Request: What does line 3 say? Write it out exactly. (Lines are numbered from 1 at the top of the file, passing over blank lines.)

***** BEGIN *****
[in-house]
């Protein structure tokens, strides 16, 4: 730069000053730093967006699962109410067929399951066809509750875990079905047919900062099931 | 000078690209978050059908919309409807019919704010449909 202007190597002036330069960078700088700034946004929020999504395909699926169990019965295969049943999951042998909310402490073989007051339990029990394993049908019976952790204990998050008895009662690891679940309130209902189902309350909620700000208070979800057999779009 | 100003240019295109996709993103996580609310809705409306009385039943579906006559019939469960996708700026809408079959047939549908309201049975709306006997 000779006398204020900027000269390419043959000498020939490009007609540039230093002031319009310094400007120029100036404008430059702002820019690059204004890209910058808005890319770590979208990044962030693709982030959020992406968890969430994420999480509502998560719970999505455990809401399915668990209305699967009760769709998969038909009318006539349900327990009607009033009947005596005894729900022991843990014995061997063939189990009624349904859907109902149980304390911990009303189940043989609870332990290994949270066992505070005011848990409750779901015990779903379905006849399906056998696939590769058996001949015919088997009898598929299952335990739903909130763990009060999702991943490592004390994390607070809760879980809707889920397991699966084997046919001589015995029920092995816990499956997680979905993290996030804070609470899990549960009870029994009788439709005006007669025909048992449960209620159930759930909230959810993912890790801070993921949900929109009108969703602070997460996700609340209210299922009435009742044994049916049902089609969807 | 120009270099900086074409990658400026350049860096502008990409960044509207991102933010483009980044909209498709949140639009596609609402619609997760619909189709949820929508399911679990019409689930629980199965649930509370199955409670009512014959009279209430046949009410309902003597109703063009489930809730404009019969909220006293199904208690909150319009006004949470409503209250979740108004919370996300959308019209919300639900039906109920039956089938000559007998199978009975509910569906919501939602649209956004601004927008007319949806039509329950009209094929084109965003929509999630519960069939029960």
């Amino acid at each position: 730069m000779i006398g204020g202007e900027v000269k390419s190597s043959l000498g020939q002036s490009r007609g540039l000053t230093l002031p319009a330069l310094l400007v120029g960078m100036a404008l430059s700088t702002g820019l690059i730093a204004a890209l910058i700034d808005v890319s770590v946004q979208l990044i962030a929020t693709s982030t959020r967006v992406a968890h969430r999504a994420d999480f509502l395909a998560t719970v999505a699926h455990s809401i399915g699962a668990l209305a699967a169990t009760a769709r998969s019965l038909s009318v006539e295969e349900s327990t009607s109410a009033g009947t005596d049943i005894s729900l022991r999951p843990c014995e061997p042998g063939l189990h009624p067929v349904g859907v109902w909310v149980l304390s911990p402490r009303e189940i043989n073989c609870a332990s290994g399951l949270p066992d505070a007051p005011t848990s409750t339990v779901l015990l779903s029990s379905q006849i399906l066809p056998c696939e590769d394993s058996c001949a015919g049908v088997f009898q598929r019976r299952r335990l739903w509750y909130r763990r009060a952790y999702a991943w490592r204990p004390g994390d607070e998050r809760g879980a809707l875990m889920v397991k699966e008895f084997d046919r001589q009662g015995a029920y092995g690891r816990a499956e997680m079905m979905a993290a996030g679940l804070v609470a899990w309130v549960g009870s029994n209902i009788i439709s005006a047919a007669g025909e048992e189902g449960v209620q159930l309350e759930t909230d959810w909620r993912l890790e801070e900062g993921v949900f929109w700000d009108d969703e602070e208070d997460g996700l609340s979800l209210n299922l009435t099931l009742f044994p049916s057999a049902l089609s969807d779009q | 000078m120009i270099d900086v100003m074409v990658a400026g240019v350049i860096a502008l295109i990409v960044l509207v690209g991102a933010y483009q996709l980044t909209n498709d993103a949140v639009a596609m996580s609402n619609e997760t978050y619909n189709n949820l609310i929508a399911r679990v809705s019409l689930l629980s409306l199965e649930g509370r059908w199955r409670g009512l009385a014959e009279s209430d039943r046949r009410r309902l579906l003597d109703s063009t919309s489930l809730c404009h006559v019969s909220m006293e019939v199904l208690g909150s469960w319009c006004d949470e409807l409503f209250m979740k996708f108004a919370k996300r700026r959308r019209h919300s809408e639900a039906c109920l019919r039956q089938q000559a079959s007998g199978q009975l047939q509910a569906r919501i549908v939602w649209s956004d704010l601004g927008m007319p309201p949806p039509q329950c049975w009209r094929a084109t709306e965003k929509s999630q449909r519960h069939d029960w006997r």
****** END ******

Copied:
């Amino acid at each position: 730069m000779i006398g204020g202007e900027v000269k390419s190597s043959l000498g020939q002036s490009r007609g540039l000053t230093l002031p319009a330069l310094l400007v120029g960078m100036a404008l430059s700088t702002g820019l690059i730093a204004a890209l910058i700034d808005v890319s770590v946004q979208l990044i962030a929020t693709s982030t959020r967006v992406a968890h969430r999504a994420d999480f509502l395909a998560t719970v999505a699926h455990s809401i399915g699962a668990l209305a699967a169990t009760a769709r998969s019965l038909s009318v006539e295969e349900s327990t009607s109410a009033g009947t005596d049943i005894s729900l022991r999951p843990c014995e061997p042998g063939l189990h009624p067929v349904g859907v109902w909310v149980l304390s911990p402490r009303e189940i043989n073989c609870a332990s290994g399951l949270p066992d505070a007051p005011t848990s409750t339990v779901l015990l779903s029990s379905q006849i399906l066809p056998c696939e590769d394993s058996c001949a015919g049908v088997f009898q598929r019976r299952r335990l739903w509750y909130r763990r009060a952790y999702a991943w490592r204990p004390g994390d607070e998050r809760g879980a809707l875990m889920v397991k699966e008895f084997d046919r001589q009662g015995a029920y092995g690891r816990a499956e997680m079905m979905a993290a996030g679940l804070v609470a899990w309130v549960g009870s029994n209902i009788i439709s005006a047919a007669g025909e048992e189902g449960v209620q159930l309350e759930t909230d959810w909620r993912l890790e801070e900062g993921v949900f929109w700000d009108d969703e602070e208070d997460g996700l609340s979800l209210n299922l009435t099931l009742f044994p049916s057999a049902l089609s969807d779009q | 000078m120009i270099d900086v100003m074409v990658a400026g240019v350049i860096a502008l295109i990409v960044l509207v690209g991102a933010y483009q996709l980044t909209n498709d993103a949140v639009a596609m996580s609402n619609e997760t978050y619909n189709n949820l609310i929508a399911r679990v809705s019409l689930l629980s409306l199965e649930g509370r059908w199955r409670g009512l009385a014959e009279s209430d039943r046949r009410r309902l579906l003597d109703s063009t919309s489930l809730c404009h006559v019969s909220m006293e019939v199904l208690g909150s469960w319009c006004d949470e409807l409503f209250m979740k996708f108004a919370k996300r700026r959308r019209h919300s809408e639900a039906c109920l019919r039956q089938q000559a079959s007998g199978q009975l047939q509910a569906r919501i549908v939602w649209s956004d704010l601004g927008m007319p309201p949806p039509q329950c049975w009209r094929a084109t709306e965003k929509s999630q449909r519960h069939d029960w006997r």